A central plank of Jewish life became the principle of "Dina d'malchuta dina", (the law of the land is the law), by which the Jews were compelled to respect and observe the laws of the countries in which they now lived.
These values nurtured a sense of agency and civic duty, and engendered a tradition of full participation in all aspects of society.
But there is another reason why Australian Jews pray for this country and have served the nation with unimpugnable devotion and rigour. It is because they love it.
Many in the Jewish community came here to escape communism's tyranny, or from the ashes of the Holocaust, or having witnessed the shame of apartheid. This has given the community an acute awareness of its blessing to be called Australians.
The Jews trace their beginnings in Australia all the way back to the First Fleet. At least eight Jews made that journey – convicts who evidently didn't get the memo about respecting the laws of the land.
The most famous of these was Esther Abrahams. She later became the wife of NSW governor George Johnston and administered vast areas of land in her own right.
She was described by a contemporaneous source as being "of eccentric habits, hasty in temper, and with an abrupt mode of expressing herself"; thereby removing any doubt she was Jewish.
In times of great peril for the nation, Australian Jews served and sacrificed. In the Boer War, Rose Shappere, was notable among nurses who volunteered to tend the sick and wounded. She inspired generations of Australian women to make immense sacrifices for the Australian war effort.
In World War I, 13 per cent of the Australian Jewish population enlisted to serve King and Country and fight great battles in distant lands. Three hundred of them would make the supreme sacrifice.
And of course from the Jewish community there came the greatest soldier that this country has ever produced, and arguably, one of the most gifted battlefield commanders the British Empire has produced, Sir John Monash.
And the first Governor-General to be born in Australia, Sir Isaac Isaacs – a man eulogised by a Melbourne newspaper as "perhaps the greatest Australian of our time, or any previous time".
What makes their achievements truly great is that they gave the best of themselves to this country and did so for all Australians. They are not just icons for Jewish Australians, they are national heroes.
Ever conscious of their history, Australian Jews have drawn a central lesson from the lives of Monash, Isaacs and Shappere – that as Australians we have the power to overcome and the duty to contribute.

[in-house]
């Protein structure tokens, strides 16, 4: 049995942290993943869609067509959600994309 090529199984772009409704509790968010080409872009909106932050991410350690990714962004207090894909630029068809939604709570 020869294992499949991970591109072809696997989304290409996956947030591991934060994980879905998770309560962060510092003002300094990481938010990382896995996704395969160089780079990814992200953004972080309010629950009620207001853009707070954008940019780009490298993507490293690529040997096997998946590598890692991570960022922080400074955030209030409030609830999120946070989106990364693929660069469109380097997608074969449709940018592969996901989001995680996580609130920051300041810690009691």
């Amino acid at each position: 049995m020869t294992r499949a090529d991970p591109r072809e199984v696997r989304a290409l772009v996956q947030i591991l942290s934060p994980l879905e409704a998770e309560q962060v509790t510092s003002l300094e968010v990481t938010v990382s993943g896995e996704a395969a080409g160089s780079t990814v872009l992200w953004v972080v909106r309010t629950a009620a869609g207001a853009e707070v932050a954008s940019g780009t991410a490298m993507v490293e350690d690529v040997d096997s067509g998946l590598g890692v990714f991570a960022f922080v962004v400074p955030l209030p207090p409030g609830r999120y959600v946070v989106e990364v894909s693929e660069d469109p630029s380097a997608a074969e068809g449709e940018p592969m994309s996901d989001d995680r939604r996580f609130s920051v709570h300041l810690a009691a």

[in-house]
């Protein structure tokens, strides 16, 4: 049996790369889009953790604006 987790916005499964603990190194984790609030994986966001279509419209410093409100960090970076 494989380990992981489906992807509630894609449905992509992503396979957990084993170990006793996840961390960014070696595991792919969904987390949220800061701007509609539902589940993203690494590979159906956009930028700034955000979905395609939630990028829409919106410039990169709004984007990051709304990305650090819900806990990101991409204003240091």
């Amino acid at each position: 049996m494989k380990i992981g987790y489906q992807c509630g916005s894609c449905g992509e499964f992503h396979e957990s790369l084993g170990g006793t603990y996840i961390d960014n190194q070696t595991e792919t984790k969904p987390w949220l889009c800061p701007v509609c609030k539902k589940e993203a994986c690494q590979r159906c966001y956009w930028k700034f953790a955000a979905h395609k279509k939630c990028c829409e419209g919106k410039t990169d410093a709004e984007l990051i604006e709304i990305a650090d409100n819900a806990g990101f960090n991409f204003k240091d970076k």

*Alex Ryvchin is the director of public affairs for the Executive Council of Australian Jewry.

11 September 2016

Free speech warriors are missing the point about 18C

From The Australian, 1 September 2016, by Colin Rubenstein, executive director of the Australia/Israel & Jewish Affairs Council:

Section 18C of the Racial Discrimination Act has been subject to intense criticism on ideological grounds, but many opponents misrepresent its actual operation. These efforts have been overwhelmingly rejected by a broad cross-section of Australia’s diverse communities — reflected in strong bipartisan support, federal and state, for racial hatred laws.
 
Section 18C, subject to numerous qualifications and safeguards, prohibits specific speech that would “insult, offend, humiliate or intimidate” persons on the basis of race. Opponents of the clause paint a simplistic and misleading picture, saying 18C makes “hurt feelings” illegal or that it allows “feelings to trump reason”.

In fact, the law does not simply ask if an individual has been offended — the courts have treated “offend, insult, humiliate or intimidate” as one test rather than four. And case law says that, in light of “the words chosen as its partners”, offend refers only to “profound and serious effects, not … mere slights”.

Moreover, the words “offend, insult, humiliate or intimidate” are lifted directly from section 28A of the Federal Sex Discrimination Act — yet no one has argued that this provision must also be repealed to protect free speech.

The act also specifies that it applies only to acts “done because of the race, colour or national or ethnic origin of the other person” — that is, it requires an intent to target someone for abuse or harassment on racial grounds.